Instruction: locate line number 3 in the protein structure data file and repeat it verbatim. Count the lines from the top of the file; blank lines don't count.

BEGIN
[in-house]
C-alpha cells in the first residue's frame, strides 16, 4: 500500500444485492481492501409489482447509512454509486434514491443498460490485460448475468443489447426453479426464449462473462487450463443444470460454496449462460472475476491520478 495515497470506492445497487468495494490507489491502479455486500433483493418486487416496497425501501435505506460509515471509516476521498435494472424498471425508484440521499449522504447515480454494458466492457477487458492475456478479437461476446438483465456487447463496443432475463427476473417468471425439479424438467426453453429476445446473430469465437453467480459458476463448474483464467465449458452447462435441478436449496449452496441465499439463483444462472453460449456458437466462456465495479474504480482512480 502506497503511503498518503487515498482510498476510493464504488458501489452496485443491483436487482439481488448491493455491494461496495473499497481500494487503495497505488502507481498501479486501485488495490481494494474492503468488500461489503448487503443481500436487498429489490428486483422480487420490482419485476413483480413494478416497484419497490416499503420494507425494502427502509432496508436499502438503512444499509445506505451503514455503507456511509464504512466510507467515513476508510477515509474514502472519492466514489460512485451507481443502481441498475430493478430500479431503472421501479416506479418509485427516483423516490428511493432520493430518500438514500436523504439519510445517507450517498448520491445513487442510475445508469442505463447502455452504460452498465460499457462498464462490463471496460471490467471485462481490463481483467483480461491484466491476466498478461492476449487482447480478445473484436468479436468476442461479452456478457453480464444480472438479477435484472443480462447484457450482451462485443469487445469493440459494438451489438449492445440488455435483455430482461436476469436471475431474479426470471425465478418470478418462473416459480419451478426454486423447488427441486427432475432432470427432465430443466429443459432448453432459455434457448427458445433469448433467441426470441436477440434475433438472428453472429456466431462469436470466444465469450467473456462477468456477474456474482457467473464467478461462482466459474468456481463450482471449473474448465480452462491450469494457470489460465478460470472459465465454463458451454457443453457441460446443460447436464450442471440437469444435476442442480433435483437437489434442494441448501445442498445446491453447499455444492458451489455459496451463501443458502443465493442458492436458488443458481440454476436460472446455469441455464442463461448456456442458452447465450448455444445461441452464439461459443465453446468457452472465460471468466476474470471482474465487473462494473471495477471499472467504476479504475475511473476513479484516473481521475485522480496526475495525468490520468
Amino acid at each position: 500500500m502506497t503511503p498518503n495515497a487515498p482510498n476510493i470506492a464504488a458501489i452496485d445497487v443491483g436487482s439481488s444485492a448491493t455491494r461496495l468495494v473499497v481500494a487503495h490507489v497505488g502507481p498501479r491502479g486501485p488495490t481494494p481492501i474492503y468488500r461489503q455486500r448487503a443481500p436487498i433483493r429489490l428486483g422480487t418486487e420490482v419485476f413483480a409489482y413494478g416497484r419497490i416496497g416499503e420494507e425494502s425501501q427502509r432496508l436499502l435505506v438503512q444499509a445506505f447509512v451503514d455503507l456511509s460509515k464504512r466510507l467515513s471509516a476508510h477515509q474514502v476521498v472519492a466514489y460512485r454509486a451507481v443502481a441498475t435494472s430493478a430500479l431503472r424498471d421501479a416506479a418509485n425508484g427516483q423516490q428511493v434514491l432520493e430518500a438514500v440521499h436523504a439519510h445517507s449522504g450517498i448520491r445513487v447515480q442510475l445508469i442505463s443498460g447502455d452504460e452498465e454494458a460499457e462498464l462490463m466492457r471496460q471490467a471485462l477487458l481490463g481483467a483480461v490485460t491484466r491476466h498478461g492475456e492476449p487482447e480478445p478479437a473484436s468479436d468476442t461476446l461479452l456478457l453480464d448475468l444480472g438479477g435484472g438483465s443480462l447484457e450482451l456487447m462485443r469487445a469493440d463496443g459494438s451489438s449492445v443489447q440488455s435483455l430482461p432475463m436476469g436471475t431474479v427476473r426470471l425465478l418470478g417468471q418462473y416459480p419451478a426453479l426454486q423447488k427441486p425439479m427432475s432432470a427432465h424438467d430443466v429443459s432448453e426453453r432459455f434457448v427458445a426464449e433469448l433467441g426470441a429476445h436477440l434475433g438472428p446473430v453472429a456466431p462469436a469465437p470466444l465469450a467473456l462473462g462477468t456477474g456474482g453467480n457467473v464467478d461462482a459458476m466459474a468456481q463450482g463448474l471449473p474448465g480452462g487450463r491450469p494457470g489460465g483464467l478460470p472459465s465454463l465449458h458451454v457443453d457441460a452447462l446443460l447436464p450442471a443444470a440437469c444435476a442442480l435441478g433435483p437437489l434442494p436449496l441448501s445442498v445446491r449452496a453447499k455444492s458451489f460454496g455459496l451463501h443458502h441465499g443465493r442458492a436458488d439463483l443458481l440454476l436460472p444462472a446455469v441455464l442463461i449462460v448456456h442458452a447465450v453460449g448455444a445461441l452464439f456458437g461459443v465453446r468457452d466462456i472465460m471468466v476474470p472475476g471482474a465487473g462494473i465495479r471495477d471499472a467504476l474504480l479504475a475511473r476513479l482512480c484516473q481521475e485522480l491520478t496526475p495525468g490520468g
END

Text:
Amino acid at each position: 500500500m502506497t503511503p498518503n495515497a487515498p482510498n476510493i470506492a464504488a458501489i452496485d445497487v443491483g436487482s439481488s444485492a448491493t455491494r461496495l468495494v473499497v481500494a487503495h490507489v497505488g502507481p498501479r491502479g486501485p488495490t481494494p481492501i474492503y468488500r461489503q455486500r448487503a443481500p436487498i433483493r429489490l428486483g422480487t418486487e420490482v419485476f413483480a409489482y413494478g416497484r419497490i416496497g416499503e420494507e425494502s425501501q427502509r432496508l436499502l435505506v438503512q444499509a445506505f447509512v451503514d455503507l456511509s460509515k464504512r466510507l467515513s471509516a476508510h477515509q474514502v476521498v472519492a466514489y460512485r454509486a451507481v443502481a441498475t435494472s430493478a430500479l431503472r424498471d421501479a416506479a418509485n425508484g427516483q423516490q428511493v434514491l432520493e430518500a438514500v440521499h436523504a439519510h445517507s449522504g450517498i448520491r445513487v447515480q442510475l445508469i442505463s443498460g447502455d452504460e452498465e454494458a460499457e462498464l462490463m466492457r471496460q471490467a471485462l477487458l481490463g481483467a483480461v490485460t491484466r491476466h498478461g492475456e492476449p487482447e480478445p478479437a473484436s468479436d468476442t461476446l461479452l456478457l453480464d448475468l444480472g438479477g435484472g438483465s443480462l447484457e450482451l456487447m462485443r469487445a469493440d463496443g459494438s451489438s449492445v443489447q440488455s435483455l430482461p432475463m436476469g436471475t431474479v427476473r426470471l425465478l418470478g417468471q418462473y416459480p419451478a426453479l426454486q423447488k427441486p425439479m427432475s432432470a427432465h424438467d430443466v429443459s432448453e426453453r432459455f434457448v427458445a426464449e433469448l433467441g426470441a429476445h436477440l434475433g438472428p446473430v453472429a456466431p462469436a469465437p470466444l465469450a467473456l462473462g462477468t456477474g456474482g453467480n457467473v464467478d461462482a459458476m466459474a468456481q463450482g463448474l471449473p474448465g480452462g487450463r491450469p494457470g489460465g483464467l478460470p472459465s465454463l465449458h458451454v457443453d457441460a452447462l446443460l447436464p450442471a443444470a440437469c444435476a442442480l435441478g433435483p437437489l434442494p436449496l441448501s445442498v445446491r449452496a453447499k455444492s458451489f460454496g455459496l451463501h443458502h441465499g443465493r442458492a436458488d439463483l443458481l440454476l436460472p444462472a446455469v441455464l442463461i449462460v448456456h442458452a447465450v453460449g448455444a445461441l452464439f456458437g461459443v465453446r468457452d466462456i472465460m471468466v476474470p472475476g471482474a465487473g462494473i465495479r471495477d471499472a467504476l474504480l479504475a475511473r476513479l482512480c484516473q481521475e485522480l491520478t496526475p495525468g490520468g